If you are wiping the cast iron after using an abrasive on it (fine sandpaper or abrasive mats), it may take several wipes. Cast iron has a high carbon content, and produces a very fine black dust when sanded. These fine particles of carbon are very hard to clean up. If you get it on you hands you will notice they are so fine they seem to penetrate into the skin and are very hard to wash off.

              Go
              Practicing at practical wood working

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              • #8
                Thanks, Gofor! The light stains are probably flash rust. They look like fingerprints. There's only a couple of them here and there. Probably happened when I first got the table saw (3650), before I treated the surface. They don't appear to be getting any worse, and there's no new ones. I now clean and re-wax the top monthly, so I guess I'm ok there. I don't mind the small prints that are there. If anyone steals it, I can prove it's mine!!! Once I get a ROS, maybe a scotch bright pad on it will get those spots out.


                wait...did I just come up with an excuse for a new tool?!?!?!?!?!
                I put it all back together better than before. There\'s lots of leftover parts.

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                • #9
                  Works for me!!

                  Go
                  Practicing at practical wood working

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                  • #10
                    Originally posted by VASandy View Post
                    ..wait...did I just come up with an excuse for a new tool?!?!?!?!?!
                    I'd wait a bit before buying a new ROS. Word on the street is that RIDGID is coming out with a new ROS/Jobsite Radio combo tool.
                    Teach your kids about taxes..........eat 30 percent of their ice cream.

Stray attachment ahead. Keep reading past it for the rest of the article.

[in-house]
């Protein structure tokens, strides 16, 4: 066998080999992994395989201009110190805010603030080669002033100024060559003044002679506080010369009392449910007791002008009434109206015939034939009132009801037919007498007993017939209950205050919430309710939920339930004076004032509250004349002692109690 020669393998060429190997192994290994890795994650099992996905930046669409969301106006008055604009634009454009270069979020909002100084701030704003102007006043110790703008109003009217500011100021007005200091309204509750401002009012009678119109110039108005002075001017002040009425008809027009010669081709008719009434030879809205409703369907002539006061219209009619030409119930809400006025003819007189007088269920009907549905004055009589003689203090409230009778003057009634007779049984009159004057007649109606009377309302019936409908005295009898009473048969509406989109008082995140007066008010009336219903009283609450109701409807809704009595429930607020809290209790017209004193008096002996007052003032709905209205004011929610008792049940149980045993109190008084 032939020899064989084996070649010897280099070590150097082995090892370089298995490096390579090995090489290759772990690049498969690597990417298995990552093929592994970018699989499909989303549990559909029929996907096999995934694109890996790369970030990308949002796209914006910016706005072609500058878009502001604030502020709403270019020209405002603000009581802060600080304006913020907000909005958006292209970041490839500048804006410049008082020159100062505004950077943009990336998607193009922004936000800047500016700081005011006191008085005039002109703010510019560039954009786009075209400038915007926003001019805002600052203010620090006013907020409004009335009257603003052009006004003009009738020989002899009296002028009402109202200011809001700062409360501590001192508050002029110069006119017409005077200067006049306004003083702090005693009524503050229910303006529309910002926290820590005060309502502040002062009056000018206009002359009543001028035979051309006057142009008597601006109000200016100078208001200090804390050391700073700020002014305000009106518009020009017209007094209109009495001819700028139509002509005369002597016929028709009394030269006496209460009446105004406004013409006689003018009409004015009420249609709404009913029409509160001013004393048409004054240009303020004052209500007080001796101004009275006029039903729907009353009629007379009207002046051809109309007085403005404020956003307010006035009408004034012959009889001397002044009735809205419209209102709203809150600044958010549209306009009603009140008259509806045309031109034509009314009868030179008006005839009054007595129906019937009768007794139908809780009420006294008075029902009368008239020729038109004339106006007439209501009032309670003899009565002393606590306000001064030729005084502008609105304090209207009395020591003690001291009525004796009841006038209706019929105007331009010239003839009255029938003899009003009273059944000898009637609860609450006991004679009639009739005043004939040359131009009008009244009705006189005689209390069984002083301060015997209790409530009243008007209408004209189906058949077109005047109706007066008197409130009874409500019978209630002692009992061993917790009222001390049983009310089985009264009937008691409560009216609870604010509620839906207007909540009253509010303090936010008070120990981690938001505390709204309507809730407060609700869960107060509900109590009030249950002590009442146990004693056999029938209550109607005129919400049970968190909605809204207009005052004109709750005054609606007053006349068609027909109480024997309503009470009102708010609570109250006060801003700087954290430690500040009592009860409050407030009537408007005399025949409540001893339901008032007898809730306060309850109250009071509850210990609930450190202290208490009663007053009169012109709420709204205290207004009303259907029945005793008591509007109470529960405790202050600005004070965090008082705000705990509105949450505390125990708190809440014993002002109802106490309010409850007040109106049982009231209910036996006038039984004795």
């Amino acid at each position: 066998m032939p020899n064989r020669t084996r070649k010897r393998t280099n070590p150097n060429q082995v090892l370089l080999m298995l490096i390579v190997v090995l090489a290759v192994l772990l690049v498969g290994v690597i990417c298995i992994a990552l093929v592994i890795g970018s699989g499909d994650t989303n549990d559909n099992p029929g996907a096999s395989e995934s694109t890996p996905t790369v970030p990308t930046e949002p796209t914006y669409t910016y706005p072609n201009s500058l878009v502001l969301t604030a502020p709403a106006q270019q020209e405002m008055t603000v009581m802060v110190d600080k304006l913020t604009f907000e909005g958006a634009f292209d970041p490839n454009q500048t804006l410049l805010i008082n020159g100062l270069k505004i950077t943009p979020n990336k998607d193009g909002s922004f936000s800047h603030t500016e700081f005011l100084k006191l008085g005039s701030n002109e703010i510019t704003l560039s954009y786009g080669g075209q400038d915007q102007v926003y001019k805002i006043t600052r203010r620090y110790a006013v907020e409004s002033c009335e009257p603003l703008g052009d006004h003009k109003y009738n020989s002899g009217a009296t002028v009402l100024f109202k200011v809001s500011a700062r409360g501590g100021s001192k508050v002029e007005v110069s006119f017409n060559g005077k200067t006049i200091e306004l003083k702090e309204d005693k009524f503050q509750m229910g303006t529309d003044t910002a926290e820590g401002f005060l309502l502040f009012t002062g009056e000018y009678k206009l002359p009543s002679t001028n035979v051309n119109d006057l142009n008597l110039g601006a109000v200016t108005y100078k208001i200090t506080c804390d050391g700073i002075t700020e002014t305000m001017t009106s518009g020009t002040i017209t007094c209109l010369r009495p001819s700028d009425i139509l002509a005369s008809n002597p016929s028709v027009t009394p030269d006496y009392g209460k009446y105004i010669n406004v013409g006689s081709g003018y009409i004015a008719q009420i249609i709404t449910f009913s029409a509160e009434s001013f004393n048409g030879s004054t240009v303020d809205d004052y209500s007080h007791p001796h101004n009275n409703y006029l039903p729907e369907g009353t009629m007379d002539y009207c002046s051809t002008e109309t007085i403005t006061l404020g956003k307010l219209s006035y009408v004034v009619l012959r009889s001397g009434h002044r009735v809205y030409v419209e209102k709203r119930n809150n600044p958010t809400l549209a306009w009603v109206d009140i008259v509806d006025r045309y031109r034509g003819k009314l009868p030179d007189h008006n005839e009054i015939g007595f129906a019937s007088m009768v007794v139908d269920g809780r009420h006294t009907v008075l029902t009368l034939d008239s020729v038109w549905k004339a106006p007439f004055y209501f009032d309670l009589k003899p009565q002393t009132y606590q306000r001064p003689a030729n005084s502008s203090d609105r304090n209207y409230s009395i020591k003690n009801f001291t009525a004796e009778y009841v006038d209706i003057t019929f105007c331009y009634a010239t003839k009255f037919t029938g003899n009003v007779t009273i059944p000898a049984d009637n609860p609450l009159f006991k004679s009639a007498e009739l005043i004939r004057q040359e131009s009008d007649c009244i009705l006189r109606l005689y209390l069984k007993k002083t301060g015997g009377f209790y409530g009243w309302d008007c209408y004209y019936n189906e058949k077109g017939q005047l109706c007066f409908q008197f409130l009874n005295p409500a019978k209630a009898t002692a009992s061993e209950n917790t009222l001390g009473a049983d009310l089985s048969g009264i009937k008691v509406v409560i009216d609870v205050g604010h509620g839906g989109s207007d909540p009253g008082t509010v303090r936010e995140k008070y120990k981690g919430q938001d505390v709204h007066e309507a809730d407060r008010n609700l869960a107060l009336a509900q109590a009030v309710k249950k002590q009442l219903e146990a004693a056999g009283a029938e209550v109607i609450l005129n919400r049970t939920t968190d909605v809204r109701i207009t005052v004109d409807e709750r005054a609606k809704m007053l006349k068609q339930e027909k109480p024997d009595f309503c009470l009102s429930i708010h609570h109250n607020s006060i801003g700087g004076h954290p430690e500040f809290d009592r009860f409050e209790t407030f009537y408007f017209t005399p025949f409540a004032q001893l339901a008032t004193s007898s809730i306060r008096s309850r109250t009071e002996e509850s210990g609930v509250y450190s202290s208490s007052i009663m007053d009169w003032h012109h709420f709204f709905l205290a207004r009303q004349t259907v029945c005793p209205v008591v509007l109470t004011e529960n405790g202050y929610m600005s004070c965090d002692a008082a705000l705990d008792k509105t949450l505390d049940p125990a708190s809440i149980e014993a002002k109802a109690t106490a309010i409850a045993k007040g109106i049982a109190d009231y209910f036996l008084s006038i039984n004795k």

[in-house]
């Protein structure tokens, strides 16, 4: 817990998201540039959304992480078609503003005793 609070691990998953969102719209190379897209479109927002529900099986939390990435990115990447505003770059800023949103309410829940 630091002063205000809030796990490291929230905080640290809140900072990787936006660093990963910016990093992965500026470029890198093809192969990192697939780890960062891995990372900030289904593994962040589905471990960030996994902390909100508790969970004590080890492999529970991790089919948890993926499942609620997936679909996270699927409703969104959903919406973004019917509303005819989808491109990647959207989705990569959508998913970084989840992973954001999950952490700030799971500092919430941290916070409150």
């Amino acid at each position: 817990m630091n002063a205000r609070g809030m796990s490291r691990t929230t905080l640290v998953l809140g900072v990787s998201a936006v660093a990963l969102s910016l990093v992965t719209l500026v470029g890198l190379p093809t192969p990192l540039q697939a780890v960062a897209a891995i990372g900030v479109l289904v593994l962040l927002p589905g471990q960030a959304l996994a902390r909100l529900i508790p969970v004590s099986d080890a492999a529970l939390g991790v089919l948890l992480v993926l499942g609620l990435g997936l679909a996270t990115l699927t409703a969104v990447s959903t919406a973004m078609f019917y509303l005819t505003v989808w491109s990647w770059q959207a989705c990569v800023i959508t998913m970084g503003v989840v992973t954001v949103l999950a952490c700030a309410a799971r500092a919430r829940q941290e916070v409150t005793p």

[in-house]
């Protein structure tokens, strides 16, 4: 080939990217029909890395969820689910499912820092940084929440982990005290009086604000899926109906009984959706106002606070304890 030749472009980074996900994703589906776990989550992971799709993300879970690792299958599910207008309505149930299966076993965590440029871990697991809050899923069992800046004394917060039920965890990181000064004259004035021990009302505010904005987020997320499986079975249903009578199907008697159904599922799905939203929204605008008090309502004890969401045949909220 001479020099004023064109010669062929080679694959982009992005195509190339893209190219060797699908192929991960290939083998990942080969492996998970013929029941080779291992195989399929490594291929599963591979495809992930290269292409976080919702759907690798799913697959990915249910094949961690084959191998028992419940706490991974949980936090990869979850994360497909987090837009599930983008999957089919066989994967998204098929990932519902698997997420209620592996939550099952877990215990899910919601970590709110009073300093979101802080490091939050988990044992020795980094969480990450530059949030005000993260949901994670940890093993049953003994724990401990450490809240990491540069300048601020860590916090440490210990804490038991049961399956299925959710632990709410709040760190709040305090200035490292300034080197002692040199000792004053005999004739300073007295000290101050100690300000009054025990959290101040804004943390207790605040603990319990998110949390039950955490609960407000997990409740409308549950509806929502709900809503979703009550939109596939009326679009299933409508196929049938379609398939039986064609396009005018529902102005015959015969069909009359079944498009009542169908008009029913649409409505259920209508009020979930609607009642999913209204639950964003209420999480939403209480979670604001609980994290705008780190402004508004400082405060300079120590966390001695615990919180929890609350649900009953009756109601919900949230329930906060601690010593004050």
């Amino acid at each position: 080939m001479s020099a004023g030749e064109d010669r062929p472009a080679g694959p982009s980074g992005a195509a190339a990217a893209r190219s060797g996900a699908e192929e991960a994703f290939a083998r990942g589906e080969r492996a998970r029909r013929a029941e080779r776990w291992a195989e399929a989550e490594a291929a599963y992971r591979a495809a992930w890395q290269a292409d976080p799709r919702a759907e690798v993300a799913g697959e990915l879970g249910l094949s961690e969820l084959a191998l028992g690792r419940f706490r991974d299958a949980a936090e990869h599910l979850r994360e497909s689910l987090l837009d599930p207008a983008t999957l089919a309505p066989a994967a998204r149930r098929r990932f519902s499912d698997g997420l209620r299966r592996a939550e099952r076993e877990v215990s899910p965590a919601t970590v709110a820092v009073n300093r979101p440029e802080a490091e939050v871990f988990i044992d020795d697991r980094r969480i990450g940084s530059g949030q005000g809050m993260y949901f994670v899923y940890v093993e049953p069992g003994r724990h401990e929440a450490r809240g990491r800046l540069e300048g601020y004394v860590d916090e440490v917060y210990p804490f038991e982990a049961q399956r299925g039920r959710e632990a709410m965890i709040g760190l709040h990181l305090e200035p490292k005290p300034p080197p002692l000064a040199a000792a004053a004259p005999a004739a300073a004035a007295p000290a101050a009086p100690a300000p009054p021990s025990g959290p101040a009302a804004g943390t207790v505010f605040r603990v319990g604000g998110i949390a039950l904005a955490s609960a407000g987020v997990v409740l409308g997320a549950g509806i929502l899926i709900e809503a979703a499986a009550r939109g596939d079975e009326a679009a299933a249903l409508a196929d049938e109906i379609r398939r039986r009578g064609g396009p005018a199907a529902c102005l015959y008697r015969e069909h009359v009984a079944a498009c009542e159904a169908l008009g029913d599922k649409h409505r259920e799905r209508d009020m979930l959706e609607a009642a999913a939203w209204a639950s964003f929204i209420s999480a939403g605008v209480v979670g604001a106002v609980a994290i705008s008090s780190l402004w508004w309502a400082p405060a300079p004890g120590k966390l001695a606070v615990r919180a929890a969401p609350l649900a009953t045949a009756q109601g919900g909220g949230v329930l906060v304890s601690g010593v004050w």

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                    • #11
                      My all time favorate finishing sander that has a long track record. I like that it uses 1/4 sheets that are less $$$ than round discs. It's an orbital, but not a random orbit. This does require a little more from the operator, but then this tool fillows the KISS rules. Get one and fall in love.

                      http://www.porter-cable.com/index.asp?e=547&p=2779

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                      • #12
                        "RIDGID is coming out with a new ROS/Jobsite Radio combo tool."

                        Oh, I can hardly wait It's a wonder they didn't spring it at CES in Vegas, being as Ridgid is always on the bleeding edge of technology when it comes to jobsite radios
                        ---------------
                        Light is faster than sound. That's why some people seem really bright until you hear them speak.
                        ---------------
                        “If I had my life to live over again, I'd be a plumber.” - Albert Einstein
                        ---------
                        "Its a table saw.... Do you know where your fingers are?"
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                        • #13
                          Bob

                          I'm ROTF-LMAO That is one great posting.